Suppose $G$ is a group of order $3k$ with $gcd(k,6) = 1$ (so $2 \nmid k, 3 \nmid k$). Why does $G$ always have a subgroup of index $3$?
If there is a subgroup of index $3$ then it will be normal - this question is about the existence of such a subgroup though.
The result actually follows from Feit-Thompson and existence of Hall subgroups but this is too overpowered. I'm looking for an simple proof, something like:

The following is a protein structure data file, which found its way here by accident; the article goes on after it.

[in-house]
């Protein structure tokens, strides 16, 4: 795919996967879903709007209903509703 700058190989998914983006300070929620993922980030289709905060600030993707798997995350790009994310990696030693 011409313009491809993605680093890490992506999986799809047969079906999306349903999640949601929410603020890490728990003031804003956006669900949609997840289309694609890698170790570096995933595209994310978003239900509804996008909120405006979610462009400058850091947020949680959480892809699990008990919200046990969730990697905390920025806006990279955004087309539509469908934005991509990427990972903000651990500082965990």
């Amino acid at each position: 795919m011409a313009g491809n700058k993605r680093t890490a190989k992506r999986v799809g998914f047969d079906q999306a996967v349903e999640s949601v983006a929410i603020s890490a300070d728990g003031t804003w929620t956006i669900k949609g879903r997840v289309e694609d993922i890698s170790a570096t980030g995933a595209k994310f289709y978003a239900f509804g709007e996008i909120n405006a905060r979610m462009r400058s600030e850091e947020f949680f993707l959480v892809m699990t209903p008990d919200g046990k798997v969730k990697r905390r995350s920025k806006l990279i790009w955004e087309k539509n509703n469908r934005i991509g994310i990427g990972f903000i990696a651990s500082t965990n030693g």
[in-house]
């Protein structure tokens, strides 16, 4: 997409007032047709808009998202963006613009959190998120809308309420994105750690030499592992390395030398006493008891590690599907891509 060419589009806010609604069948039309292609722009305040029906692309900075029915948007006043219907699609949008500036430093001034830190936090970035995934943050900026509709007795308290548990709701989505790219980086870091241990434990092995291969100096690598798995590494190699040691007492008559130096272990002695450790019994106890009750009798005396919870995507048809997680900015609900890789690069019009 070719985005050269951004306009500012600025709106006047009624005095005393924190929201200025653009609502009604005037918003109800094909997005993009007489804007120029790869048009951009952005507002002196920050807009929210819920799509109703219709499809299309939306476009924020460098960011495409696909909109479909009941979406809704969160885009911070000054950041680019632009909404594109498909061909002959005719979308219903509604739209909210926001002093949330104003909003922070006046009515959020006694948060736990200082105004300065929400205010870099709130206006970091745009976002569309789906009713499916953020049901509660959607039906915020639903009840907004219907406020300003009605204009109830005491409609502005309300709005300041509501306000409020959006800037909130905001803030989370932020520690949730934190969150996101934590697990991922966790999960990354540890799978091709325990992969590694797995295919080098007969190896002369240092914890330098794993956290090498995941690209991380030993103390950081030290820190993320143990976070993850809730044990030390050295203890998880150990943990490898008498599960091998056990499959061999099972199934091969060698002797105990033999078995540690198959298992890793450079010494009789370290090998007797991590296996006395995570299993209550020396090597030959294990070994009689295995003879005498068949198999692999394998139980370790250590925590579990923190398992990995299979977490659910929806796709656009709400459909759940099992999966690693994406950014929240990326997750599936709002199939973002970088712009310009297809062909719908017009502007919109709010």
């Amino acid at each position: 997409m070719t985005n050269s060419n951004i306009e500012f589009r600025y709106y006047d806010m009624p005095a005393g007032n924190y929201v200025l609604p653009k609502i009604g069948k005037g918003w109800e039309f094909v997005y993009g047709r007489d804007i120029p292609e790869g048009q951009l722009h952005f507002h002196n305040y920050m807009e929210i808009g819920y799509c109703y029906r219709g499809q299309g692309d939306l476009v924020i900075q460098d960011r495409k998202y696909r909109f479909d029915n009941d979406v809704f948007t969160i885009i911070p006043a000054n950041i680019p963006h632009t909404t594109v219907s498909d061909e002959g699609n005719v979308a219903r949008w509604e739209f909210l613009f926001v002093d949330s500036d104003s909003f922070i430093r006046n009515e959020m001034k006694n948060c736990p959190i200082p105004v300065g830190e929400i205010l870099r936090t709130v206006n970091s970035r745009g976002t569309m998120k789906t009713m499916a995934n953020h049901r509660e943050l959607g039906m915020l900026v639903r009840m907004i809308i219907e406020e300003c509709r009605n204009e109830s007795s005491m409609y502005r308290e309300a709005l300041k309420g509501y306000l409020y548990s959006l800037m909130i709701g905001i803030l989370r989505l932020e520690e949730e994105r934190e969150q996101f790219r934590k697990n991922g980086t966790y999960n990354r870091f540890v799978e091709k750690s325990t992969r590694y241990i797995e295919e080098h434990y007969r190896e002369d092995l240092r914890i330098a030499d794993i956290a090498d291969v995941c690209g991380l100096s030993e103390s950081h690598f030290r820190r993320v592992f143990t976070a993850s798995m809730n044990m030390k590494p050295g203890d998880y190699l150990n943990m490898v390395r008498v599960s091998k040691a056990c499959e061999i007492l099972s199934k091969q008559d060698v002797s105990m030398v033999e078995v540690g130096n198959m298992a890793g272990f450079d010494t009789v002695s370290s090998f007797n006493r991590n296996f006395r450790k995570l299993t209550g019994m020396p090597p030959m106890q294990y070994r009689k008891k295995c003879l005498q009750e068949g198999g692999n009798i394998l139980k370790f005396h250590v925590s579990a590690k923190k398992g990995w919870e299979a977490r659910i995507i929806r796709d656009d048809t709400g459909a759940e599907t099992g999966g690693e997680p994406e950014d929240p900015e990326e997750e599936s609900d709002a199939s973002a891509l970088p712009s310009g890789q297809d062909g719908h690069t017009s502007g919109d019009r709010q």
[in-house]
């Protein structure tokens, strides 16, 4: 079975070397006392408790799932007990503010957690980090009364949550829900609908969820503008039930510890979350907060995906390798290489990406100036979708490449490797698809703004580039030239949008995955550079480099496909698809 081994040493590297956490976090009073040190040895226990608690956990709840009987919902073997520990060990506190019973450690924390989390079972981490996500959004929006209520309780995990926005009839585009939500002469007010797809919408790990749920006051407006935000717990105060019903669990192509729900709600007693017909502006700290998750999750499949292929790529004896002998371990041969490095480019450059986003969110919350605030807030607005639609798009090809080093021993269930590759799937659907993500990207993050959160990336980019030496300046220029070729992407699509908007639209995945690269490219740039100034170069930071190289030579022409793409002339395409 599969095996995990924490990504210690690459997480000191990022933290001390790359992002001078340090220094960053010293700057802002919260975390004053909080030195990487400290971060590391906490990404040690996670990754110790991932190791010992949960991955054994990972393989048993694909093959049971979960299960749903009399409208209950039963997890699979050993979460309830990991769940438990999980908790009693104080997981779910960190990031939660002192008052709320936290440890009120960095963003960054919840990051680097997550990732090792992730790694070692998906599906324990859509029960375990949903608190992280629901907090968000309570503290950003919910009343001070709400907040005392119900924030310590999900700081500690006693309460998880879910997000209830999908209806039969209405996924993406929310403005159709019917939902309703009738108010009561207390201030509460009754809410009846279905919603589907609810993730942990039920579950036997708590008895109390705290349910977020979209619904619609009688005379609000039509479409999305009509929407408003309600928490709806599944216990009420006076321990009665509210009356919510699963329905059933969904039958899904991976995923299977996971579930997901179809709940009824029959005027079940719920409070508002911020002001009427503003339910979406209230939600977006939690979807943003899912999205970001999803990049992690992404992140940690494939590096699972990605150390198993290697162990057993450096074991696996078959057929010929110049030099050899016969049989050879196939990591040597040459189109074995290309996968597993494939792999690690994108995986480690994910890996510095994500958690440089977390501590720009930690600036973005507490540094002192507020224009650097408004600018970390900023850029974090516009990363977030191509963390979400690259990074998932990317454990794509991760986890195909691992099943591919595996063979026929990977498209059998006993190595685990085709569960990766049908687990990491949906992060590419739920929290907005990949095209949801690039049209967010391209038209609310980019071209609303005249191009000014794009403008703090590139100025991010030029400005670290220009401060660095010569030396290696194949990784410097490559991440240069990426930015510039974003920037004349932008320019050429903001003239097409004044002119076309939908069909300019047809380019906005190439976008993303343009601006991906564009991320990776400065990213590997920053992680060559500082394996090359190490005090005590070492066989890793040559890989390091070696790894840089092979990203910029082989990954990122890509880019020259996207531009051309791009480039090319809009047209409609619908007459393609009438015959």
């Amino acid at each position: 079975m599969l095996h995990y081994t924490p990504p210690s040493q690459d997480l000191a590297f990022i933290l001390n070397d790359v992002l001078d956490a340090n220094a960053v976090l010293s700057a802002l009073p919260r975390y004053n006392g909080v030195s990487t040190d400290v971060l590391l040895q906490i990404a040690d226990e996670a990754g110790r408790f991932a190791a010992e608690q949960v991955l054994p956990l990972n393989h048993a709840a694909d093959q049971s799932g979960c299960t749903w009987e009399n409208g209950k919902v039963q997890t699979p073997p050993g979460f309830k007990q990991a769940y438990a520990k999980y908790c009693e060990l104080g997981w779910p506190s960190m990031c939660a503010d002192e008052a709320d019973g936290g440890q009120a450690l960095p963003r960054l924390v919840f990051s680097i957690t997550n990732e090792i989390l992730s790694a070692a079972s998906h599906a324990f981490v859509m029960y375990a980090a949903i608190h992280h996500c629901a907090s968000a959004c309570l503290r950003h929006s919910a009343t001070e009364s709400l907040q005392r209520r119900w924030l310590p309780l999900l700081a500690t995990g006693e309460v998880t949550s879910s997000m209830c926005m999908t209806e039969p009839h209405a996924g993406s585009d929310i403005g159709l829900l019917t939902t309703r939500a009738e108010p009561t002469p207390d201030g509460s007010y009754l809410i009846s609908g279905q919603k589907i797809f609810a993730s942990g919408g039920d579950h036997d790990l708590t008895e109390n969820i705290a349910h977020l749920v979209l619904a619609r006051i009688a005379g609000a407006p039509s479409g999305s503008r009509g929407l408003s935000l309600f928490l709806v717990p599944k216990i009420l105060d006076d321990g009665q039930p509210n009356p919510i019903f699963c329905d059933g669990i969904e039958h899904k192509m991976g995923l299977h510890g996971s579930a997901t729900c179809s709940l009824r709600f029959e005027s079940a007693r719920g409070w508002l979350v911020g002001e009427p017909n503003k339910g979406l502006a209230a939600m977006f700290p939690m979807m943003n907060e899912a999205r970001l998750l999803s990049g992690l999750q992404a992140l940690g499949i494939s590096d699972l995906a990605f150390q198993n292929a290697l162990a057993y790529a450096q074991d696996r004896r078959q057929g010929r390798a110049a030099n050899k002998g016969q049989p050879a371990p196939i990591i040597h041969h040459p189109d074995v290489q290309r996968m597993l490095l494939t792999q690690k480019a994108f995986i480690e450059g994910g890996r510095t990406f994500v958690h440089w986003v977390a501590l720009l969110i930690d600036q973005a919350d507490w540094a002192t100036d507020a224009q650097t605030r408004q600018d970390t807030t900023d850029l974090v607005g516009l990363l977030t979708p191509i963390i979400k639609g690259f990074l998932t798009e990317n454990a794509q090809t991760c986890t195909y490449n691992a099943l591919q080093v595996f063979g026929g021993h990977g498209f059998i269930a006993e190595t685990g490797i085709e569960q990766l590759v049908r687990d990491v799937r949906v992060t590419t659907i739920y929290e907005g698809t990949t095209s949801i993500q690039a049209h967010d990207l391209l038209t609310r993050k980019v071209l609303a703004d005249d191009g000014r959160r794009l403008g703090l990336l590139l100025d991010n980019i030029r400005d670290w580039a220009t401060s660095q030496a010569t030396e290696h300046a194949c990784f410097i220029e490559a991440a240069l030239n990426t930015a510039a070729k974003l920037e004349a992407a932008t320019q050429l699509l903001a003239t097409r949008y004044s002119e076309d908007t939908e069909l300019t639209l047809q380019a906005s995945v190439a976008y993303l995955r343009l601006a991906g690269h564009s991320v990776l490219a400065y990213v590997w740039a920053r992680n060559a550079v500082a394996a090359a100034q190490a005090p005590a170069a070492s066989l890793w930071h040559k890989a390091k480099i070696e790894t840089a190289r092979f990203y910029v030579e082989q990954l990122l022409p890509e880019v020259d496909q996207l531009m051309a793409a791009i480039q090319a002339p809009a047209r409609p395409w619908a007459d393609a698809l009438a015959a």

If $G$ is a counterexample with $|G|$ minimal and $H$ is a nontrivial normal subgroup with $3 \nmid |H|$, then $G/H$ has a subgroup of index $3$, and its preimage in $G$ would then be index $3$ in $G$. So WLOG every nontrivial normal subgroup of $G$ has order divisible by $3$. How can one finish the argument?